Do your consultants spend enough time qualifying their candidates? I had an interesting conversation recently with the director of a local recruitment firm who explained that sometimes, particularly with newer consultants there can be an issue around their focus being more on booking interviews and trying to place candidates without always having thoroughly qualified them.
One example he gave me involved a candidate who had been to an interview, was offered the role and accepted before later declining on the basis that it would be too far to commute. The consultant’s feedback was that they had discussed this with the candidate at an earlier stage but it had been decided that they’d still go to the interview due to the salary on offer potentially making up for it. Clearly however this wasn’t the case as the candidate decided against taking the position in the end, despite no change to what was being offered. So should the candidate have ever attended the interview? With whom does the responsibility for the outcome lie?
It goes without saying that your candidates are responsible for giving you correct information, for being honest and for updating you if their feelings or requirements change – but this director argued that despite that, his consultant should still have been able to avoid this through better candidate qualification both initially and in subsequent conversations. It was obvious that the commute was a fair distance for the candidate based on the position’s location, so a more detailed conversation around this as well as re-visiting the topic in subsequent conversations could have uncovered this issue sooner.
So what can you do to help your staff improve in this area?
Ensure they understand their objectives
If your consultants feel too under pressure to deliver in terms of numbers, quality is likely to slip. While it’s obvious that making good placements is the name of the game, it may be that people think the way to achieve this is by booking lots of interviews and putting forward volumes of candidates when opportunities come up – it’s important to make it clear that actually, quality is as important as quantity and the way to make more placements is through good candidate qualification not just volume.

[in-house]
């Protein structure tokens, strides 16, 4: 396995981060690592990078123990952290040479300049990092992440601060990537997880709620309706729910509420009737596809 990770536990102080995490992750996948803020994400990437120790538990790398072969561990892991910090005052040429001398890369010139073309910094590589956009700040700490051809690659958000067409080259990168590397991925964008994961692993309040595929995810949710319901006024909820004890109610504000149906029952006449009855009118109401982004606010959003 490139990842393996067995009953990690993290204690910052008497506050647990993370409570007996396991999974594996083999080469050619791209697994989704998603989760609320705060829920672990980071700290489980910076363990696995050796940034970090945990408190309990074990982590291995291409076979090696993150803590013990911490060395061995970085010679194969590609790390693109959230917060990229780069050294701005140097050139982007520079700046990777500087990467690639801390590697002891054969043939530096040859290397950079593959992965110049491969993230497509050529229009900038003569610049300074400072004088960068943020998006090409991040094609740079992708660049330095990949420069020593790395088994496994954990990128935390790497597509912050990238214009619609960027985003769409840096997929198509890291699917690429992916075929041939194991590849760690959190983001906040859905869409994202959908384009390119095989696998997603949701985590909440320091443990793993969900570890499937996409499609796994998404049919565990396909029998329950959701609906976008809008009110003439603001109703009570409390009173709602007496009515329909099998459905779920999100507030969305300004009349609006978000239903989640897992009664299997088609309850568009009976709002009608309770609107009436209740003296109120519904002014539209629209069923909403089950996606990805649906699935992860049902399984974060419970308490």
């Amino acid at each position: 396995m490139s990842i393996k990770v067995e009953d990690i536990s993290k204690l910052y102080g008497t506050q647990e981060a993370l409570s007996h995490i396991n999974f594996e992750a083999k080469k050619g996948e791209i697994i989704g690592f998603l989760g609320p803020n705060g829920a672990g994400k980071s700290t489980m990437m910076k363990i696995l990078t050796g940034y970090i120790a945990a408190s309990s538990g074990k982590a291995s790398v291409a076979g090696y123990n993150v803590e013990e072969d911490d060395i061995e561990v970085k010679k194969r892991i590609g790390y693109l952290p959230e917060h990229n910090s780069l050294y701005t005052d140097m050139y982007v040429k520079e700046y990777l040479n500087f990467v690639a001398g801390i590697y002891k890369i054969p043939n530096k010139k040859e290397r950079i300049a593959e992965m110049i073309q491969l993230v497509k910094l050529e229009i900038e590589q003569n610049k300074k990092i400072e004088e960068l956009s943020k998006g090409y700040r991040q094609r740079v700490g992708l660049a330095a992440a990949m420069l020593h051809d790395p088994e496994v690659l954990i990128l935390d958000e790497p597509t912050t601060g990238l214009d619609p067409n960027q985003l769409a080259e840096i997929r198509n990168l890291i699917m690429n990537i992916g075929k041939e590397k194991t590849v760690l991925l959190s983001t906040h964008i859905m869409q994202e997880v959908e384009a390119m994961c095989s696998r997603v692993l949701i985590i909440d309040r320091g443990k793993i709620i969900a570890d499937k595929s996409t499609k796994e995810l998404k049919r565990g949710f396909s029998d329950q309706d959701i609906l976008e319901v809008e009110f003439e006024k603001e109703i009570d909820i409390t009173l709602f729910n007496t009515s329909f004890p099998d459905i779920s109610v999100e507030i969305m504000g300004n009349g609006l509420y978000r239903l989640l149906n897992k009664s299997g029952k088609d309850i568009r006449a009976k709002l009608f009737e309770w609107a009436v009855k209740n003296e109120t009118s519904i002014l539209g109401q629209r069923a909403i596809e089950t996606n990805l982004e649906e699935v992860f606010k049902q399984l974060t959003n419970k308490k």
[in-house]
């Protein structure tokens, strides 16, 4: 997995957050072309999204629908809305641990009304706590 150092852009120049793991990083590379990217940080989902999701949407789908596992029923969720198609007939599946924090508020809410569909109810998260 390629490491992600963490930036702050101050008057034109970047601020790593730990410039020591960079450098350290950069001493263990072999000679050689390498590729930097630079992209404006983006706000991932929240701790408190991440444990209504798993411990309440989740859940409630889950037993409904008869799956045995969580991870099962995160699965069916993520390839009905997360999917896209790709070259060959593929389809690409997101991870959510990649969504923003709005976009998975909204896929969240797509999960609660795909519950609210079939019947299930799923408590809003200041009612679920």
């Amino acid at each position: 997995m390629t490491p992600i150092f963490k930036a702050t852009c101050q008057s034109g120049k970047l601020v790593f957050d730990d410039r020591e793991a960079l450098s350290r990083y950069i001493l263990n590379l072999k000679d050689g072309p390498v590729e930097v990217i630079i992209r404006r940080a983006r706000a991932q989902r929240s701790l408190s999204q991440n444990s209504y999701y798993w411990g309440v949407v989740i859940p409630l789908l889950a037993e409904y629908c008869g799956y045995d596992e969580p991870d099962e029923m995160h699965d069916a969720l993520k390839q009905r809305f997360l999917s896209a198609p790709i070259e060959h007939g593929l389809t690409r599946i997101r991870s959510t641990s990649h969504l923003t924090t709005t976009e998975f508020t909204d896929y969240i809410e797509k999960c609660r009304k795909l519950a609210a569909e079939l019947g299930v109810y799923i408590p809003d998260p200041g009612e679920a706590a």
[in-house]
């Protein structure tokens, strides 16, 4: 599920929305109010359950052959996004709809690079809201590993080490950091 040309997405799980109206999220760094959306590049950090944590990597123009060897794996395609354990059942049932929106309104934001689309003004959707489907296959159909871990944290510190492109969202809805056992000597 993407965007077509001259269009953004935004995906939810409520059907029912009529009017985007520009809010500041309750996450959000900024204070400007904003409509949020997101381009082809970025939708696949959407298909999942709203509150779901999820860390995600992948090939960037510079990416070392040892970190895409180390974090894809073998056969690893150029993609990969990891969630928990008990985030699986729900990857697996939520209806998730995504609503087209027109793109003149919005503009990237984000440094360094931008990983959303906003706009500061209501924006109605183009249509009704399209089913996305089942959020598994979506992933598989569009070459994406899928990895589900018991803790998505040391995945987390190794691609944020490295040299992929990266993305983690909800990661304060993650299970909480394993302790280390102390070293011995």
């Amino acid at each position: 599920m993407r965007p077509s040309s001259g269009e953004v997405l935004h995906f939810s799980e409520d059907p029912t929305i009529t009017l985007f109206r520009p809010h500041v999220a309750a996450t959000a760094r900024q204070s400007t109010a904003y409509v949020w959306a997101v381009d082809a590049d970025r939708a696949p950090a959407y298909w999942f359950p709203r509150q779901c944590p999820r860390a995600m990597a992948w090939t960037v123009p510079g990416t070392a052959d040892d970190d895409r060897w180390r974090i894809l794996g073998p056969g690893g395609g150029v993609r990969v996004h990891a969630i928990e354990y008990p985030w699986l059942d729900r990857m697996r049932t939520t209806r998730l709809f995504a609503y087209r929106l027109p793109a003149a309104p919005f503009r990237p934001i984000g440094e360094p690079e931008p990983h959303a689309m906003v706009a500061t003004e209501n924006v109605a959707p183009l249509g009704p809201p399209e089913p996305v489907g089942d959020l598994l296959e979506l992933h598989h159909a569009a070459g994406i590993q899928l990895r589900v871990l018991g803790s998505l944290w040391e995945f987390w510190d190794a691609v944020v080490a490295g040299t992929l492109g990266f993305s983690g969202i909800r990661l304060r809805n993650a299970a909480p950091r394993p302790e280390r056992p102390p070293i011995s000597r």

Invest in training on candidate qualification
Providing some form of professional training is a great way for people to learn, to make your staff feel valued as they can see you investing in their development and it saves you time. There are a number of things to consider such as cultural fit as well as skillset if you really want a placement to last, so a training session that covers all bases would be the most beneficial. Group sessions will also allow people to discuss any challenges they’ve been facing and share ideas, as well as giving them the opportunity to apply what they’ve learned if practical/practice sessions are built into the training.
Review conversations and share good examples
Assuming your phone system allows you to record and monitor calls, review these regularly and share good examples with the team. It’s also worth reviewing conversations with individuals if they do have an issue like my initial example to identify the points at which different or additional questions could have been asked, but it’s important to promote this as a positive exercise for staff development rather than it being seen as a ‘we record all calls so if you make a mistake you’ll be pulled up on it’ type thing.
Provide your consultants with ongoing support
Catch up with your consultants regularly to discuss their progress with them, overall as well as in this area to give them the opportunity to ask for further help or advice if they need it. If you’ve invested money, time and effort in training and developing your staff, it’s key to follow this up with ongoing support to ensure that the return on your investment is really maximised and that your staff are happy with their progress.
By using these techniques to improve candidate qualification you should find that more of the people put forward for interviews are hitting the mark, and in turn that more candidates are both getting placed and staying in their role long-term. Thanks for reading and, as always, any comments or feedback please do let me know!